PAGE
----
Treating collagen-induced arthritis (CIA) with immunoregulatory nanoparticles

Period of Performance: 09/19/2016 - 08/31/2017

$180K

Phase 1 STTR

Recipient Firm

Leukosight, Inc.
COLLEGE PARK, MD 20742
Principal Investigator

Abstract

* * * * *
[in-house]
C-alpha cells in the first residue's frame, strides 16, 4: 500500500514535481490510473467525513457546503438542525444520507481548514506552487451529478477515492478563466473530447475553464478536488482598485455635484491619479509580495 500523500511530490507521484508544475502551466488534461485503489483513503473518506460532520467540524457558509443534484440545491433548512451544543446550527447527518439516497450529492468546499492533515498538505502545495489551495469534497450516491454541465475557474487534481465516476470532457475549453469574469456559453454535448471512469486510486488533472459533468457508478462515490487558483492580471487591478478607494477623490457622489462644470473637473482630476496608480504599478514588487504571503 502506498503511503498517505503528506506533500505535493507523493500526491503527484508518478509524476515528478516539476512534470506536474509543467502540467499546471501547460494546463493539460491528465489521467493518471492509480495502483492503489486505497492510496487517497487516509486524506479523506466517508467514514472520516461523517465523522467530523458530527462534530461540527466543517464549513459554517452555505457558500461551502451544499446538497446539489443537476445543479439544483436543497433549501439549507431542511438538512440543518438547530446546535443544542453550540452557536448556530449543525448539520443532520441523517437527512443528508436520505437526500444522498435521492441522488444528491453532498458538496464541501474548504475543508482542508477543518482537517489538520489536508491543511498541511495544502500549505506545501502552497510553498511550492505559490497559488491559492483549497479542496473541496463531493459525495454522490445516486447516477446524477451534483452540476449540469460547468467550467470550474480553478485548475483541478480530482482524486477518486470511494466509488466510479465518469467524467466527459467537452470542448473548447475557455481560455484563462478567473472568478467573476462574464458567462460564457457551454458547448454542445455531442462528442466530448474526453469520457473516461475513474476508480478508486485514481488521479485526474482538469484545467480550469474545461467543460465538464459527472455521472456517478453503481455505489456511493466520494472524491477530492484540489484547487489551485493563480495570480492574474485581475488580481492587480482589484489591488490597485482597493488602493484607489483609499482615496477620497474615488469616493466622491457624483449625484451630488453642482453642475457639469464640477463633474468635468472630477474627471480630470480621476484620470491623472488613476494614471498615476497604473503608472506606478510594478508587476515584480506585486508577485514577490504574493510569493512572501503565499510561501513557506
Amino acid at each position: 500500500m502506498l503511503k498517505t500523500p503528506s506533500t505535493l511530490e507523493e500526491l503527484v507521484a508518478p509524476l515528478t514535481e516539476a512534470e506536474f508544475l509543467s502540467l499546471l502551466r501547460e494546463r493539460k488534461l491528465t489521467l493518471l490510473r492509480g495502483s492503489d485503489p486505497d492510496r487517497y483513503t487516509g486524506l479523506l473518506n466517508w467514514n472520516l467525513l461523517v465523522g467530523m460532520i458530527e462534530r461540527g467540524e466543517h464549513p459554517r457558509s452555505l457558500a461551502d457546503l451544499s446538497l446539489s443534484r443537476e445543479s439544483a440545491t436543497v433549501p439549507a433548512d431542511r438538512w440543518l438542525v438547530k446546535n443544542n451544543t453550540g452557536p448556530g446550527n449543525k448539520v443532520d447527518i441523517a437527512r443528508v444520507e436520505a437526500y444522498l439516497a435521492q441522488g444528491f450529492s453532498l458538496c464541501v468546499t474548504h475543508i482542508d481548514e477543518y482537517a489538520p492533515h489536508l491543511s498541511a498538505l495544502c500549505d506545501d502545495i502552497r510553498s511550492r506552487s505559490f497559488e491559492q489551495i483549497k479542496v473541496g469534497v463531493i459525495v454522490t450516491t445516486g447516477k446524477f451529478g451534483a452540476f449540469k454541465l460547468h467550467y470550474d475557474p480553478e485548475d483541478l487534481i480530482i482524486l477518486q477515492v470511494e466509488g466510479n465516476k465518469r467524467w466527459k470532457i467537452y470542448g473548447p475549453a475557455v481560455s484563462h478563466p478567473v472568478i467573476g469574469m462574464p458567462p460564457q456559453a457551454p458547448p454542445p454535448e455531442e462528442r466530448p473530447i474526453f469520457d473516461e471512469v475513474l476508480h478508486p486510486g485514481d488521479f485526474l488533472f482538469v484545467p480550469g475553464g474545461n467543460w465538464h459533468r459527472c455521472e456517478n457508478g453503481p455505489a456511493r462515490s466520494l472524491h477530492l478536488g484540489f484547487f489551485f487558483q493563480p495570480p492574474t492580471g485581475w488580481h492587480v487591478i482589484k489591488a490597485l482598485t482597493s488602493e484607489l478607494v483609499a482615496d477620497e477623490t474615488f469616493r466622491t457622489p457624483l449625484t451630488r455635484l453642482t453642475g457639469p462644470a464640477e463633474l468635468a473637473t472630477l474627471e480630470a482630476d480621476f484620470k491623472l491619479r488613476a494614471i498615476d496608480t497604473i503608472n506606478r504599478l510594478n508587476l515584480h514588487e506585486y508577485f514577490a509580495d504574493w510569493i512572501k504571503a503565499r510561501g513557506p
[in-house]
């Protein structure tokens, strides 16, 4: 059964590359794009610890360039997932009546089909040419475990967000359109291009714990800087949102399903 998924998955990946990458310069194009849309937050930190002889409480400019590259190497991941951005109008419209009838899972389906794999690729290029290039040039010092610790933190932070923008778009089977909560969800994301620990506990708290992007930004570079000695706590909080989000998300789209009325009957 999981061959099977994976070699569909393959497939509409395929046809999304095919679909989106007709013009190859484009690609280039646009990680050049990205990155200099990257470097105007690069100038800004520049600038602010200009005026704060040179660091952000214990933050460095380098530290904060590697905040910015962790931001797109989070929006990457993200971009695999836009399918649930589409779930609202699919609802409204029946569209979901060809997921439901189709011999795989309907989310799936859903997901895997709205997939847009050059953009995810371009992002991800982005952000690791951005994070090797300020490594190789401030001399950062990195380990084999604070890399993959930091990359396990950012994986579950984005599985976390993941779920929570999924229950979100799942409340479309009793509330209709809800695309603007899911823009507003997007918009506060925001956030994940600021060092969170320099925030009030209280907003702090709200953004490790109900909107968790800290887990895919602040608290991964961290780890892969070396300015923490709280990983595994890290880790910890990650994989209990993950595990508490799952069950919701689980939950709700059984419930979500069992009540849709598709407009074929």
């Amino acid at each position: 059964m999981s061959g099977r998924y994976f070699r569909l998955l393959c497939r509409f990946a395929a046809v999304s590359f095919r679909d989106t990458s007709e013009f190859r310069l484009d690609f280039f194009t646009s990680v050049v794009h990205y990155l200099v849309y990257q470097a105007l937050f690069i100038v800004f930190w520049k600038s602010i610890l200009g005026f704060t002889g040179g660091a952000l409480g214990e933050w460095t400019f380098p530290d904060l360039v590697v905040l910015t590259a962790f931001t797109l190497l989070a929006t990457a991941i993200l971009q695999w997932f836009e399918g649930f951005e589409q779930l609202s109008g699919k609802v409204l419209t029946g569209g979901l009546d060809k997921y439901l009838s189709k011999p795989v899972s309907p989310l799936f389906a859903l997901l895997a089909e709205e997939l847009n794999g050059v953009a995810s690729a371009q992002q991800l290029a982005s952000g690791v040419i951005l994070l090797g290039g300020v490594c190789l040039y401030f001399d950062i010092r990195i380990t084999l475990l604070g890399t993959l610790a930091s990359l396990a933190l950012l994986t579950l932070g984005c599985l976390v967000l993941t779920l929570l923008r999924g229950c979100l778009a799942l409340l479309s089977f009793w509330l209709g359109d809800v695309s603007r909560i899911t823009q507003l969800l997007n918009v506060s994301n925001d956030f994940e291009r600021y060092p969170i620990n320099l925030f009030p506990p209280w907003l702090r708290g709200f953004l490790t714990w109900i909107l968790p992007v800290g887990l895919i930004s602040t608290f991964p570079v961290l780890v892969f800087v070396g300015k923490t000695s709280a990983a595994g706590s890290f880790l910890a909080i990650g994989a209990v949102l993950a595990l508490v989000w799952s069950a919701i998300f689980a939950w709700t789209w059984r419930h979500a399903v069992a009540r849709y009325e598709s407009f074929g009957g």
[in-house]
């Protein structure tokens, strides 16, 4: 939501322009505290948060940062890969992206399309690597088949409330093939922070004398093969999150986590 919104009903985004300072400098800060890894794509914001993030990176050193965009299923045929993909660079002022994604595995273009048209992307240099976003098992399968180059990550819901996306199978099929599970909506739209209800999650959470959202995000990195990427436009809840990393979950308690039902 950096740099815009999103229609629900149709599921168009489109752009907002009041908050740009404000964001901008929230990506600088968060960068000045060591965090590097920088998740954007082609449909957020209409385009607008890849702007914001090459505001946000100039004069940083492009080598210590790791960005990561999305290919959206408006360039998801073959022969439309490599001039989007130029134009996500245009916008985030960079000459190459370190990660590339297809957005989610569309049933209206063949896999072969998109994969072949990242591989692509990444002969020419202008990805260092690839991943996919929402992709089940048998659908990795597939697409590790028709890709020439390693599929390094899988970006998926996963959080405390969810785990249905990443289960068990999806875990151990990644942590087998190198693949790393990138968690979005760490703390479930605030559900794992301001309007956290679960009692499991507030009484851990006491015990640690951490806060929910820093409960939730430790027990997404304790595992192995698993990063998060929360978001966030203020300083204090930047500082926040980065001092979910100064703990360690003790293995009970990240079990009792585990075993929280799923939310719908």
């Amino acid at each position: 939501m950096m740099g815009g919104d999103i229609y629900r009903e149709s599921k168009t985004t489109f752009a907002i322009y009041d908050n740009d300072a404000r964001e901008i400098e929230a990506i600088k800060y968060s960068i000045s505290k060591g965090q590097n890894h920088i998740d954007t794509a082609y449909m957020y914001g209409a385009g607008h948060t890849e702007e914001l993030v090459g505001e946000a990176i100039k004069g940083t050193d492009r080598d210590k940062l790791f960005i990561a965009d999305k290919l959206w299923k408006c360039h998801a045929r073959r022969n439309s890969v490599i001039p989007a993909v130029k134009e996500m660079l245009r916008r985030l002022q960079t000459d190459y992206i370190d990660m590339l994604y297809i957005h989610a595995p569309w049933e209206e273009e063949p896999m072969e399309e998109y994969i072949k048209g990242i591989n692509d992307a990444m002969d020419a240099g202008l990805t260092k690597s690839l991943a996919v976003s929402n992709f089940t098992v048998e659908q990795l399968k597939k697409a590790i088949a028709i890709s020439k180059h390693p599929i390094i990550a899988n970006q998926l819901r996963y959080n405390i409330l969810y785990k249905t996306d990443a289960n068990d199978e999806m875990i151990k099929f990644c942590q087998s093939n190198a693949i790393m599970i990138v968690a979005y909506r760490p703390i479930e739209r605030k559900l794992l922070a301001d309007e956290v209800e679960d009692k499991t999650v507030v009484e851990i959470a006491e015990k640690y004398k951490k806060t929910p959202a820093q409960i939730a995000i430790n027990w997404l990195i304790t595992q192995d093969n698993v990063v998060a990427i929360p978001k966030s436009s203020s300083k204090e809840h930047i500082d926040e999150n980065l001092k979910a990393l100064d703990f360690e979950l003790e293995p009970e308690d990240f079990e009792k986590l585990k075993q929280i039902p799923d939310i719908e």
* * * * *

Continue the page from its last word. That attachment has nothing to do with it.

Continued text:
? DESCRIPTION (provided by applicant): The title of this project is Treating Collagen-induced Arthritis with Fc? Receptor Activating Nanoparticles. We and others have identified and characterized a population of macrophages with potent immunorergulatory activity. The goal of the present proposal is to induce the production of regulatory macrophages (R-M?) in mice, and determine whether their induction can decrease pathology associated with collagen-induced arthritis (CIA). To induce R-M?, mice will be injected with Fc? Receptor Activating Nanoparticle (Fc?RANP). We have established a collaborative arrangement in which LeukoSight will produce and purify proprietary polypeptides that bind to Fc? receptors on macrophages. In collaboration with Dr. Christopher Jewell, at the University of Maryland, these polypeptides will be tethered to nanoparticles and tested for their ability to reprogram macrophages into R-M?. Fc?RANP with the highest reprogramming activity will then be tested in two models of CIA. In the first model, mice will be injected with Type II Collagen in CFA and then administered Fc?RANP prior to the induction of disease. A delay in the onset of disease or a decrease in severity will be measured over the next several weeks (Aim 1). In the second model, clinically apparent CIA will be induced in mice by the injection of C-II in CFA and then after the mice show symptoms of established disease, they will be injected with Fc?RANP. Over the next two weeks the resolution of symptoms and a decrease in pathology will be examined and quantified (Aim 2). The decrease in pathology will be correlated with the appearance of R-M? in the joint synovium. LeukoSight, Inc has invested substantial time and effort into identifying recombinant polypeptides that bind avidly to macrophage Fc?R and they have developed a reliable assay to measure regulatory macrophage reprogramming. The university research laboratories of Drs. Mosser and Jewell have proficiency in a variety of autoimmune disease models, including CIA. The University has provided IACUC approval to perform these studies. The goal of these studies is to demonstrate the feasibility of using nanoparticle-based macrophage reprogramming as a therapeutic strategy to treat autoimmune diseases.